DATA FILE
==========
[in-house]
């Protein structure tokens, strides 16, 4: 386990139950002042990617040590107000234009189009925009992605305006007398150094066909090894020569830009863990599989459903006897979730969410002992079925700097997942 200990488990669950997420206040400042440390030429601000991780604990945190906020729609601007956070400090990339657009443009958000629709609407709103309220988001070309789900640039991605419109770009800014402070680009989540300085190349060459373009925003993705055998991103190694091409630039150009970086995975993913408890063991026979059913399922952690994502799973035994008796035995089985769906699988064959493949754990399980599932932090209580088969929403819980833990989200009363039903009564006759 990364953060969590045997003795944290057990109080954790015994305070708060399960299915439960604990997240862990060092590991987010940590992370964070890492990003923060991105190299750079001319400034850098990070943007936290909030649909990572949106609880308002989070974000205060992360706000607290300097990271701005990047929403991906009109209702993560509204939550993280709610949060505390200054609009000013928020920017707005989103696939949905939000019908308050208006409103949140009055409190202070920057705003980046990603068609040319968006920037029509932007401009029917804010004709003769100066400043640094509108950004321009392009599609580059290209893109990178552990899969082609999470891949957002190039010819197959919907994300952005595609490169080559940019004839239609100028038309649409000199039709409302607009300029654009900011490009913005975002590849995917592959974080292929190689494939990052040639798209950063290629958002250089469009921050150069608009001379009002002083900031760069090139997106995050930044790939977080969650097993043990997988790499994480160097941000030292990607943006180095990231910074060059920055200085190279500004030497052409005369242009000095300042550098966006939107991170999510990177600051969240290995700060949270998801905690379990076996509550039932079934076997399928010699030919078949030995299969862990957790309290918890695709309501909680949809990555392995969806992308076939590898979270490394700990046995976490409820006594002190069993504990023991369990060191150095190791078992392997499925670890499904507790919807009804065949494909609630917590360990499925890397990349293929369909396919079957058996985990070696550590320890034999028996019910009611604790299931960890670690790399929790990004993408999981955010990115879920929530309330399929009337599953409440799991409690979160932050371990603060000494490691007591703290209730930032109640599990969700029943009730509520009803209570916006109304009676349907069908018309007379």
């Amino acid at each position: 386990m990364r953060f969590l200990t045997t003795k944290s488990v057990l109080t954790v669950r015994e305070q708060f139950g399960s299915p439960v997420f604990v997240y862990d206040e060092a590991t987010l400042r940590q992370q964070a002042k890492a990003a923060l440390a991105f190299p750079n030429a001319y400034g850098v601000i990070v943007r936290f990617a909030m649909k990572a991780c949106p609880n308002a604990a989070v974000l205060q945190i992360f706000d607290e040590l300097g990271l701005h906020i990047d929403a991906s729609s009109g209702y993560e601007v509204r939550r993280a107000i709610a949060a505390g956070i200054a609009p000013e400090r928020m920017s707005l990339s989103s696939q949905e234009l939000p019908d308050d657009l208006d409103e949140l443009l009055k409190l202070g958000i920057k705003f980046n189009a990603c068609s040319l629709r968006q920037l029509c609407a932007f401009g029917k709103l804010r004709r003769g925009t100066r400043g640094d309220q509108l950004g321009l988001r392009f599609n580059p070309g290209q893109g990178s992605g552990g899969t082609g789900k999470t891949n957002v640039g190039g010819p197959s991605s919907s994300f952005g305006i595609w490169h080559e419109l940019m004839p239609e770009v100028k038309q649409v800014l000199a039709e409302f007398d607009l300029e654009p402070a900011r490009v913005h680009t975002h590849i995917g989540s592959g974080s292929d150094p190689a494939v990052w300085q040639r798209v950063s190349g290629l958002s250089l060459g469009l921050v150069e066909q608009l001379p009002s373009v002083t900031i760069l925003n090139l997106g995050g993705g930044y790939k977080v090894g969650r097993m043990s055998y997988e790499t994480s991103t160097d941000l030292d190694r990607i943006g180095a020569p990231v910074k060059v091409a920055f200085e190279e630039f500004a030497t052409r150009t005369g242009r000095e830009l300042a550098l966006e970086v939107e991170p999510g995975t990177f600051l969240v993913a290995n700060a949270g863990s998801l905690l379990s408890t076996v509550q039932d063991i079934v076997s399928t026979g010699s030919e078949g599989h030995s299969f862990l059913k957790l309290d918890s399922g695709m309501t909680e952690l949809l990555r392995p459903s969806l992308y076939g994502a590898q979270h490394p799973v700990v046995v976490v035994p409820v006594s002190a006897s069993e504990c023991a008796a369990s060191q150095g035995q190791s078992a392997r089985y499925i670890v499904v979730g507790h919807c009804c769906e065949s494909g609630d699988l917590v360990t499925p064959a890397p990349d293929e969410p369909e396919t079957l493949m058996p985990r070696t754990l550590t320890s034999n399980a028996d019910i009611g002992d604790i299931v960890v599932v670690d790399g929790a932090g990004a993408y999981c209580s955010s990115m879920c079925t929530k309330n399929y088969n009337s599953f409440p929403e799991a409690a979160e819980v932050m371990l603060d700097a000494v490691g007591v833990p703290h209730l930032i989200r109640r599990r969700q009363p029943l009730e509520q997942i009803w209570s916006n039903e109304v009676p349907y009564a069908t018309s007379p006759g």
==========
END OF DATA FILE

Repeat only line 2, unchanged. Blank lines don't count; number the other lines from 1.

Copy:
């Protein structure tokens, strides 16, 4: 386990139950002042990617040590107000234009189009925009992605305006007398150094066909090894020569830009863990599989459903006897979730969410002992079925700097997942 200990488990669950997420206040400042440390030429601000991780604990945190906020729609601007956070400090990339657009443009958000629709609407709103309220988001070309789900640039991605419109770009800014402070680009989540300085190349060459373009925003993705055998991103190694091409630039150009970086995975993913408890063991026979059913399922952690994502799973035994008796035995089985769906699988064959493949754990399980599932932090209580088969929403819980833990989200009363039903009564006759 990364953060969590045997003795944290057990109080954790015994305070708060399960299915439960604990997240862990060092590991987010940590992370964070890492990003923060991105190299750079001319400034850098990070943007936290909030649909990572949106609880308002989070974000205060992360706000607290300097990271701005990047929403991906009109209702993560509204939550993280709610949060505390200054609009000013928020920017707005989103696939949905939000019908308050208006409103949140009055409190202070920057705003980046990603068609040319968006920037029509932007401009029917804010004709003769100066400043640094509108950004321009392009599609580059290209893109990178552990899969082609999470891949957002190039010819197959919907994300952005595609490169080559940019004839239609100028038309649409000199039709409302607009300029654009900011490009913005975002590849995917592959974080292929190689494939990052040639798209950063290629958002250089469009921050150069608009001379009002002083900031760069090139997106995050930044790939977080969650097993043990997988790499994480160097941000030292990607943006180095990231910074060059920055200085190279500004030497052409005369242009000095300042550098966006939107991170999510990177600051969240290995700060949270998801905690379990076996509550039932079934076997399928010699030919078949030995299969862990957790309290918890695709309501909680949809990555392995969806992308076939590898979270490394700990046995976490409820006594002190069993504990023991369990060191150095190791078992392997499925670890499904507790919807009804065949494909609630917590360990499925890397990349293929369909396919079957058996985990070696550590320890034999028996019910009611604790299931960890670690790399929790990004993408999981955010990115879920929530309330399929009337599953409440799991409690979160932050371990603060000494490691007591703290209730930032109640599990969700029943009730509520009803209570916006109304009676349907069908018309007379």